August 10, 2023

Life has come full circle for Imran Khan. In 2018, he was elected to be prime minister of Pakistan after his predecessor, Nawaz Sharif, was disqualified over corruption charges resulting from the Panama Papers. Khan stated at the time that he, too, should be ejected if found guilty of anything similar, going so far as to say that he didn’t mind security agencies tapping his phone. Five years later, Khan has got what he wished for. On Tuesday, he was barred from politics for five years, a few days after he received a three-year jail sentence for corruption.

Khan has been found guilty of abusing his privileges, with the court verdict concluding that he provided “false and inaccurate” information about gifts he received as Pakistan’s head of government. But he has been embroiled in over 100 other cases. One arose after the UK’s National Crime Agency returned £190 million to Pakistan, the result of an investigation into real estate magnate Malik Riaz’s money laundering. Khan is accused of returning the money to Riaz, then receiving land worth $24.7 million from him. The trial addressing these allegations saw the former premier briefly arrested in May. Violent protests erupted against the military establishment, which was accused of orchestrating Khan’s arrest.

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The Pakistan Army has a long history of meddling with politics. The government here has long been subservient to the military establishment, and the army is uncomfortable with popular civilian leaders such as Khan. By the time he was ousted in a No Confidence vote last April, he had completely fallen out with the army leadership. This was partly a result of Khan’s own antagonistic behaviour; in 2021, for instance, he named a new secret service chief, even though such appointments are only the prerogative of the prime minister in theory, and almost always dictated by the army chief in practice.

And yet, that same military establishment was undoubtedly empowered by Khan. His government extended the tenure of the then-chief of the army General Qamar Javed Bajwa, whom Khan described as the most “democratic and neutral” army chief in Pakistan’s history. In a typical turn of events, Khan’s party now holds Bajwa singlehandedly responsible for his regime’s exit.

Yet Khan was not unusual in toeing the military’s line. His successor Shehbaz Sharif, who is the younger brother of his predecessor, has reached new lows of subservience. His government has since passed bills allowing intelligence agencies to search any home without a warrant, as well as legislation giving the state absolute control over the citizen’s digital presence. It has likewise allowed the expansion of the Pakistani Taliban into new territories, unleashing jihadist turf wars that most recently saw Isis bomb a rally last week.

In discussing the current political scenario, then, we are not just discussing a former prime minister’s arrest or one man’s political future. We are talking about the demise of democracy in Pakistan, and the completion of the military’s behind-the-scenes takeover.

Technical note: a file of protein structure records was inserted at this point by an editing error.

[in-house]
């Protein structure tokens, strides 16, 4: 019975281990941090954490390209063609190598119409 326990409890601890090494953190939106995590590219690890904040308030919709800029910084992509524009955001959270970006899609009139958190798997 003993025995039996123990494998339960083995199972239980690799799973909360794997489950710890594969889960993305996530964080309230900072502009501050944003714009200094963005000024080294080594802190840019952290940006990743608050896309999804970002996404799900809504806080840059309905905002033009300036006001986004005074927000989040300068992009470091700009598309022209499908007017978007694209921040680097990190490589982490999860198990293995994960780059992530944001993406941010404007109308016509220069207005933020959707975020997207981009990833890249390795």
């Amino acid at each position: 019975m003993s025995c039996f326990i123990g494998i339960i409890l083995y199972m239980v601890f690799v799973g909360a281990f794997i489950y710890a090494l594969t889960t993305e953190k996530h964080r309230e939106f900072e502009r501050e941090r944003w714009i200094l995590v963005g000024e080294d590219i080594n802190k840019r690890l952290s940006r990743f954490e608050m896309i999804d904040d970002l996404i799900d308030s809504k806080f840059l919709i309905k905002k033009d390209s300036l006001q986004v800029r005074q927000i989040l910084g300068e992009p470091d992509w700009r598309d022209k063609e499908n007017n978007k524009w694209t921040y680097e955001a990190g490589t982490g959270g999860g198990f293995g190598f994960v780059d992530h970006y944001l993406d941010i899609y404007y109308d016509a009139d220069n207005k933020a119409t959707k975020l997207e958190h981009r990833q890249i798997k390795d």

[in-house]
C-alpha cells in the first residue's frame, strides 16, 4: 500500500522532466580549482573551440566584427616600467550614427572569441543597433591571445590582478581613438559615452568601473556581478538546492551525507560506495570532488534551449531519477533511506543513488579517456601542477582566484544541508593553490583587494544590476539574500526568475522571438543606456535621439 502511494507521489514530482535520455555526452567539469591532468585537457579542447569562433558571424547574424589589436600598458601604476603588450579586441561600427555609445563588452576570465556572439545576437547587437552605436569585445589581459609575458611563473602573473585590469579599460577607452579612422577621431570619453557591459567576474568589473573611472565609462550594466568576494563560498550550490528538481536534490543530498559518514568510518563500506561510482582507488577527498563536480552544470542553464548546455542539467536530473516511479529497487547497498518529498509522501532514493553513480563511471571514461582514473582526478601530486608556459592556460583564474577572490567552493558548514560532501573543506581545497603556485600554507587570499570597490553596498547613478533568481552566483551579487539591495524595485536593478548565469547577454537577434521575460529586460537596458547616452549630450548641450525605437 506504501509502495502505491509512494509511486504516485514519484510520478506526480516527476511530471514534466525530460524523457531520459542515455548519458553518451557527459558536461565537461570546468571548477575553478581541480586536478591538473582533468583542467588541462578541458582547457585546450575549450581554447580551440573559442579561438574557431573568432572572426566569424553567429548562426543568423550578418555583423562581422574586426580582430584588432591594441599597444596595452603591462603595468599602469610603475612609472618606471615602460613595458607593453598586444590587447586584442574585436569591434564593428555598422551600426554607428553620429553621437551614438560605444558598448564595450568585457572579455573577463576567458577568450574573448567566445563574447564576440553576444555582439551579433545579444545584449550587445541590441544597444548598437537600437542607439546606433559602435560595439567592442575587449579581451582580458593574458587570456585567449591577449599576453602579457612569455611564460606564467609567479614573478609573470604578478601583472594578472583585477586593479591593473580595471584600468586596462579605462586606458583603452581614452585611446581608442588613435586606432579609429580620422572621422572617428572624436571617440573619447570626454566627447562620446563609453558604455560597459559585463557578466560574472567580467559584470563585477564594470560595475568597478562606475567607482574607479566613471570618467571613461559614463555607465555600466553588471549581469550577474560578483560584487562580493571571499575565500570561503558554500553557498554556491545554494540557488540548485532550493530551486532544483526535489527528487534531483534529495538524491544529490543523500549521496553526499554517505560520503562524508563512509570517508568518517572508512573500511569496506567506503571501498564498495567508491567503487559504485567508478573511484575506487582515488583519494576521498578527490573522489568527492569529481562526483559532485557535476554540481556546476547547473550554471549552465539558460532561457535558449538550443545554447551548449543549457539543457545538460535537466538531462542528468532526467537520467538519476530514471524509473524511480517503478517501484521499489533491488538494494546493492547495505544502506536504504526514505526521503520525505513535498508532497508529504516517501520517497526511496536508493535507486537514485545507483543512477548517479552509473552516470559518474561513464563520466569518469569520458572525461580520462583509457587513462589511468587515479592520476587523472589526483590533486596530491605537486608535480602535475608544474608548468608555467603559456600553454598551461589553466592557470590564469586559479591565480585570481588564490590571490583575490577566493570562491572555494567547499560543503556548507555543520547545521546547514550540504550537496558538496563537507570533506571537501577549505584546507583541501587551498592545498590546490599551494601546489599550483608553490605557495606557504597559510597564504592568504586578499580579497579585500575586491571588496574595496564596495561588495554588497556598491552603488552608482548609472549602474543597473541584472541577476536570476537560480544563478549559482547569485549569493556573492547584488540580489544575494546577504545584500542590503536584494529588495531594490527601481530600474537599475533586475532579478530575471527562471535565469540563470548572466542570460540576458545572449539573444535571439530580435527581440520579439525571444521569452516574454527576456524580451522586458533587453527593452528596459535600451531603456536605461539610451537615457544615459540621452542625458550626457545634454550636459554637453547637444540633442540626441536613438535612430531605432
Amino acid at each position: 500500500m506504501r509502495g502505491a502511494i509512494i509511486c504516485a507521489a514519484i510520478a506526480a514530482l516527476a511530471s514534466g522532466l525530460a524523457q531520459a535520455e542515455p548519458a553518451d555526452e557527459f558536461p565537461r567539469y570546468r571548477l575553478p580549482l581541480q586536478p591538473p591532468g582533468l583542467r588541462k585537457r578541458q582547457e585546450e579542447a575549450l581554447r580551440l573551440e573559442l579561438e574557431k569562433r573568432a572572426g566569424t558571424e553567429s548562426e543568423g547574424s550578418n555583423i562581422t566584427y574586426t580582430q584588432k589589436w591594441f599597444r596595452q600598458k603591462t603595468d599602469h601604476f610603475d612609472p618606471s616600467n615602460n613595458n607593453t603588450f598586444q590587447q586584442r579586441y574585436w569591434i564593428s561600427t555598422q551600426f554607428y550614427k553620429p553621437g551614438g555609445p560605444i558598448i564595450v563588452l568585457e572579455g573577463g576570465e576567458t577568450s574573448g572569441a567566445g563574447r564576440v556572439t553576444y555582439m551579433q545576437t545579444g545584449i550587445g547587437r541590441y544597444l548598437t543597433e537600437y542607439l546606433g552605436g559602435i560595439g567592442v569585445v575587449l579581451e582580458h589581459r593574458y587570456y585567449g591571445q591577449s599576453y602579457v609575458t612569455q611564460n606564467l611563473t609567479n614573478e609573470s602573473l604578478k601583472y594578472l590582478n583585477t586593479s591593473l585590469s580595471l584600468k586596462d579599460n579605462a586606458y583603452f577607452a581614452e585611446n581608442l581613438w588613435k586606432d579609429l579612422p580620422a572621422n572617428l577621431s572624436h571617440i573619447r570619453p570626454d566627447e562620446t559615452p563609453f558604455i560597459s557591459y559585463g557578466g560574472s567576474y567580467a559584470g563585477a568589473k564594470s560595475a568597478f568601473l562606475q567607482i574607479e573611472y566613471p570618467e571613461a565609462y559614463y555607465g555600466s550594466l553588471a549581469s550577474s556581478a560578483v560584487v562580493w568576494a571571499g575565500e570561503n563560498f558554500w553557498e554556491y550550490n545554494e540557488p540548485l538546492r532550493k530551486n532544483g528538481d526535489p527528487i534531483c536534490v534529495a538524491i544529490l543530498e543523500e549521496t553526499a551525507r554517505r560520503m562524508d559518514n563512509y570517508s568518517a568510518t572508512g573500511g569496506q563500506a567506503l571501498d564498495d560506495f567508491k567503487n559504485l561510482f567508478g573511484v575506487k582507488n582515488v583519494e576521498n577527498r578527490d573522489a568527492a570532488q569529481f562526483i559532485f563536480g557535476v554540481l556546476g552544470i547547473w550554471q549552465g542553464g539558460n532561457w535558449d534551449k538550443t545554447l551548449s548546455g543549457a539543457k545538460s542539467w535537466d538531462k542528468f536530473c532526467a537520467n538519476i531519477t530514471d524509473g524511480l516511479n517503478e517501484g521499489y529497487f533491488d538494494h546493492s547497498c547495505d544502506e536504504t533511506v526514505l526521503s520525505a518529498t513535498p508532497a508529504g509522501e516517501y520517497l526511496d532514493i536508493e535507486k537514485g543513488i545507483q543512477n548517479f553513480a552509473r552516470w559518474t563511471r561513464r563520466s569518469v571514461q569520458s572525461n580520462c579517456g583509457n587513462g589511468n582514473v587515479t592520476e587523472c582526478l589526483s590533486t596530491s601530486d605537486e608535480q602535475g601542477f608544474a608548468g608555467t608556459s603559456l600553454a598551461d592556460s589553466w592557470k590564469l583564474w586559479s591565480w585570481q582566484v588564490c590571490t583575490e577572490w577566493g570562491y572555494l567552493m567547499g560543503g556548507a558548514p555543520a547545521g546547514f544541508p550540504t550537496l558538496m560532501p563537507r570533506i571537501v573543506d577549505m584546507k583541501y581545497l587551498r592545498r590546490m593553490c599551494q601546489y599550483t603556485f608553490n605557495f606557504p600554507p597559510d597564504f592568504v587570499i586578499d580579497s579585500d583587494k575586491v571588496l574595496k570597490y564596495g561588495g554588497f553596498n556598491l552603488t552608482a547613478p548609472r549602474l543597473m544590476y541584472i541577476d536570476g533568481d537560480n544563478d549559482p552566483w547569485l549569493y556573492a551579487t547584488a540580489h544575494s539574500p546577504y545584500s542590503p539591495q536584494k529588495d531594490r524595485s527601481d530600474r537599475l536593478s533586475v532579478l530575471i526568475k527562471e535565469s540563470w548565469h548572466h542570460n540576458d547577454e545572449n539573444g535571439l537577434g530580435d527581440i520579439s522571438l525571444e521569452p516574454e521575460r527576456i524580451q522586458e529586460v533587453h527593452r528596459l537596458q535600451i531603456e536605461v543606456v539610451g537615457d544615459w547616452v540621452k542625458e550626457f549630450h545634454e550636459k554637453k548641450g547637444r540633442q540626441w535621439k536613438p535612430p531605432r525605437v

During this process, the army has not simply obliterated the civilian leadership; it has made a point of humiliating it. It engineered the rise of former cricketer Khan — on the platform of an independent party he set up himself — to tackle the dominance of the two major parties. The Pakistan Muslim League and the Peoples Party of Pakistan were used to going head-to-head, only occasionally worrying about the threat of military-pushed Islamist parties siphoning off votes. After Khan’s election in 2018, however, both parties were horrified that a complete outsider could manufacture enough popularity to triumph at the polls. In response, parties that once demanded that Pakistan “respect for people’s vote” and described democracy as “the best revenge” were vocally critical of a democratic result.

But it was only a matter of time before humiliation came for Khan, too. Naïve and pompous, he considered himself above the establishment’s game, and mistook his fabricated popularity for real power. The man who weaponised “anti-corruption” discourse has been helping the military enrich itself, to the tune of billions of dollars. Now, he has been certified corrupt through the same channels that he once used to undermine his opponents. Khan’s party might survive the removal of its head, but the dilapidated remains are likely to be used by the military as a pawn to keep its own monopoly in tact.

The army is all too aware that there is one thing that would actually challenge its hegemony: all parties, having been thoroughly disgraced by the establishment, coming together and saying enough is enough. With Khan’s party neutralised and the two major ones looking forward to battling it out in another election, this has now become a political impossibility in Pakistan. The army can sit back and watch the show, as civilians accuse each other of licking military boots — sometimes quite literally on live TV — while nobody admits their own role in fortifying the establishment.

The people of Pakistan can therefore look forward to the further militarisation of the state, Islamisation of the society, and pulverisation of the economy. We will have to continue coping with the decisions of an unaccountable military establishment, having been unequivocally abandoned by self-serving demagogues, of which Imran Khan is only the latest. After 15 years of ostensibly free and fair elections, one of the world’s newest democracies has died young.